|Matthew Henry's Concise Commentary|
2:5-10 Come, see the place where that great man, Moses, lay, when he was a little child; it was in a bulrush basket by the river's side. Had he been left there long, he must have perished. But Providence brings Pharaoh's daughter to the place where this poor forlorn infant lay, and inclines her heart to pity it, which she dares do, when none else durst. God's care of us in our infancy ought to be often mentioned by us to his praise. Pharaoh cruelly sought to destroy Israel, but his own daughter had pity on a Hebrew child, and not only so, but, without knowing it, preserved Israel's deliverer, and provided Moses with a good nurse, even his own mother. That he should have a Hebrew nurse, the sister of Moses brought the mother into the place of a nurse. Moses was treated as the son of Pharoah's daughter. Many who, by their birth, are obscure and poor, by surprising events of Providence, are raised high in the world, to make men know that God rules.
Verses 7-9. - Then said his sister. Miriam had watched to some purpose. She had seen everything - she had drawn near as she beheld the "maid" go down to the water's edge, and take the ark out. She had heard the words of the princess; and thereupon she promptly spoke - "Shall I go and call thee a nurse of the Hebrew women?" No doubt, all had been prepared beforehand by the mother, who had selected the place and time of the exposure from a knowledge of the habits and character of the princess, had set her daughter to watch, and - so far as was possible - instructed her what she was to say. But Miriant at least carried out the instructions given her with excellent judgment and tact. She did not speak too soon, nor too late. She did not say a word too much, nor too little. "Surely," exclaimed the princess, "this is one of the Hebrews, children." "Shall I fetch thee then a Hebrew mother to nurse him? is the rejoinder. Egyptians, it is implied, cannot properly nurse Hebrews - cannot know how they ought to be treated; an Egyptian nurse would mismanage the boy - shall I fetch one of his own nation? And the princess, feeling all the force of the reasoning, answers in one short pregnant word - "Go." "Yes," she means, "do so; that will be best." And then the result follows - "The maid (Miriam) went and called the child's mother." So the scheming of the loving mother, and the skilful performance of the part assigned her by the clever sister, were crowned with success - Moses' life was saved, and yet he was not separated from his natural guardian, nor given over to the tender mercies of strangers: the child went back to his own home, to his own apartment, to his own cradle; continued to be nourished by his own mother's milk; and received those first impressions, which are so indelibly impressed upon the mind, in a Hebrew family. Pharaoh's daughter said, "Take this child away, and nurse it for me." "Take him with you - take him to your own home for a while - and there nurse him for me, as long as he needs nursing." And to mark that he is mine, and not yours - to silence inquiry - to stop the mouths of informers - "I will give thee thy wages." Jochebed was more than content, and "took the child and nursed it."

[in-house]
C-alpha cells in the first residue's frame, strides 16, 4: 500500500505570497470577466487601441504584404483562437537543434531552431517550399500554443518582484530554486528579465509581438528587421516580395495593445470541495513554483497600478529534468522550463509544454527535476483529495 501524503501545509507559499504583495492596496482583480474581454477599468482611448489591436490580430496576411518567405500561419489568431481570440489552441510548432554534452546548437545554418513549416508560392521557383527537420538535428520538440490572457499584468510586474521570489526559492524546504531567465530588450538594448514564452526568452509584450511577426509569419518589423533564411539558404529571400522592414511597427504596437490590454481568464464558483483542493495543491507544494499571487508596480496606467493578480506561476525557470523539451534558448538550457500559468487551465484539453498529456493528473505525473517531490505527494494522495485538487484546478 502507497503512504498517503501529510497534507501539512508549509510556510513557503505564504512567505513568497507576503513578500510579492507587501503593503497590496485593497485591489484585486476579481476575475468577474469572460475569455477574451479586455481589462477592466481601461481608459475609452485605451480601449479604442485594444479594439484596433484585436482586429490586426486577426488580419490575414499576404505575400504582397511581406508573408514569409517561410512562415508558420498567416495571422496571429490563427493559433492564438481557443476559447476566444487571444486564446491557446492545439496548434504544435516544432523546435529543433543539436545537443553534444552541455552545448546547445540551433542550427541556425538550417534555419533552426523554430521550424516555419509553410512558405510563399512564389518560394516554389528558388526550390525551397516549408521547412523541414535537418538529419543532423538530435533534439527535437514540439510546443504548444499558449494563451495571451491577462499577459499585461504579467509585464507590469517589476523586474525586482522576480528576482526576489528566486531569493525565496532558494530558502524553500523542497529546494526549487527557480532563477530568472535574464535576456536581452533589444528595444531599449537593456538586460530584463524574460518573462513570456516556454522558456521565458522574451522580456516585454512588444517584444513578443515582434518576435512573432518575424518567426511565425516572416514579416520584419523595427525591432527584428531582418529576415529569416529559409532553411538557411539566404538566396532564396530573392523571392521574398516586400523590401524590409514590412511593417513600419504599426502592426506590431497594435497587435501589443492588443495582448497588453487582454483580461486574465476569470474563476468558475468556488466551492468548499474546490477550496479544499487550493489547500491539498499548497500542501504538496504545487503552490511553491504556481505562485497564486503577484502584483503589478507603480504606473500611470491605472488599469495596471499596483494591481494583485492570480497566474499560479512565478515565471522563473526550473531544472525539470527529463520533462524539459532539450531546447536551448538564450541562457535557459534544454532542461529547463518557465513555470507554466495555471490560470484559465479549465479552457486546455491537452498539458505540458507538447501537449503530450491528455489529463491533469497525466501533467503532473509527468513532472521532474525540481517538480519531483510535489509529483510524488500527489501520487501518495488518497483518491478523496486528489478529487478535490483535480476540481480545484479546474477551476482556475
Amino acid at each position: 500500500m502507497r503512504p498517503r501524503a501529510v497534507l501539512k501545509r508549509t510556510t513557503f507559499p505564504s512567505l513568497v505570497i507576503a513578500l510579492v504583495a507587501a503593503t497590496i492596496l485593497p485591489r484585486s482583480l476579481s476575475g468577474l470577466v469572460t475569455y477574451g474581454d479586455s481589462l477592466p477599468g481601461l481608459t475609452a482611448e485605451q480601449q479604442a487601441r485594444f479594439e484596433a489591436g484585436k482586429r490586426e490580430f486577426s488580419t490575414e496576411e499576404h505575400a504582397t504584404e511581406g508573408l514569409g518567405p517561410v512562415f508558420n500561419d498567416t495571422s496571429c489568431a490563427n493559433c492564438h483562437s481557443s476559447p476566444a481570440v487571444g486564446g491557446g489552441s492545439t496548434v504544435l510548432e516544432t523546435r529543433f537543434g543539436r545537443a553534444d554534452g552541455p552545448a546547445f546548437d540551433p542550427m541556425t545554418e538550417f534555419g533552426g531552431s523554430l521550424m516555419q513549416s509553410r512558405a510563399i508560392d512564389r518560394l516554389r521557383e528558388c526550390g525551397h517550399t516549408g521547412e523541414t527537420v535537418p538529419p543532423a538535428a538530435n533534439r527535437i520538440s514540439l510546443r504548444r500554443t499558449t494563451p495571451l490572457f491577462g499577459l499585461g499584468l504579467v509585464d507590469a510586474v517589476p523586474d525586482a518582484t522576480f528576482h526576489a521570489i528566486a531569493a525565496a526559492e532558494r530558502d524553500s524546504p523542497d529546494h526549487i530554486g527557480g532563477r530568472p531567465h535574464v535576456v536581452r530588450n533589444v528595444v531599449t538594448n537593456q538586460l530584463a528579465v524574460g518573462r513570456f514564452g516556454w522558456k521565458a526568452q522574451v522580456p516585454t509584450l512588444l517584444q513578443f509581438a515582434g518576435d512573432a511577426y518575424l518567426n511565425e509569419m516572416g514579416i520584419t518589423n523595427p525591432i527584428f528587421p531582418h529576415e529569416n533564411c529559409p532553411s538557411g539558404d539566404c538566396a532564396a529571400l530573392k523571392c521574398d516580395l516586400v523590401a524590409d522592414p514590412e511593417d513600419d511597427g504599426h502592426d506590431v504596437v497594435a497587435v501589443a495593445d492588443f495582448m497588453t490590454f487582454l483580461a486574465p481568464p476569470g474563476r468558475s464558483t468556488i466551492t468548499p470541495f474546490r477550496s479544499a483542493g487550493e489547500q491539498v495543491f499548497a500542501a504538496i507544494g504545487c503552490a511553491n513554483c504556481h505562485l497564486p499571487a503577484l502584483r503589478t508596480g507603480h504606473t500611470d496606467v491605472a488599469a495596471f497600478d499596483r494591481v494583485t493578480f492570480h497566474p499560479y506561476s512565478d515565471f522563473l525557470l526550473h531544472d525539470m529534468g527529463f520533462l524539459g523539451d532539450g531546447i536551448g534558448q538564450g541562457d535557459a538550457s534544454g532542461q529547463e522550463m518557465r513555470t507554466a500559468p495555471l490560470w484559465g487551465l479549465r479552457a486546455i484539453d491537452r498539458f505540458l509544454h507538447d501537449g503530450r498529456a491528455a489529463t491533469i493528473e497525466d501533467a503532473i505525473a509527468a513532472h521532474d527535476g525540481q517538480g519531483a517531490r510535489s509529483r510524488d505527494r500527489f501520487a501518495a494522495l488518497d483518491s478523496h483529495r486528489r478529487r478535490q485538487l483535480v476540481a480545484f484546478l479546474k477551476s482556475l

Gill's Exposition of the Entire Bible
Then said his sister to Pharaoh's daughter,.... Miriam the sister of Moses, who observing the ark taken up, and the maidens that were walking upon the bank of the river, and other women perhaps, gathering about it to see it; she made one among them, and after hearing their discourse about it, proposed what follows to Pharaoh's daughter: Jarchi says, that Pharaoh's daughter tried several Egyptian women to suckle it, but it would not suck of them: Josephus (r) says the same, and it also is in the Talmud (s); and that, if true, gave Miriam a fair opportunity to offer to do the following message for her:
shall I go and call for thee a nurse of the Hebrew women, that she may nurse the child for thee? for she perceived that she was desirous of having the child brought up as her own.
(r) Antiqu. l. 2. c. 9. sect. 5. (s) T. Bab. Sotah, ut supra. (fol. 12.1)
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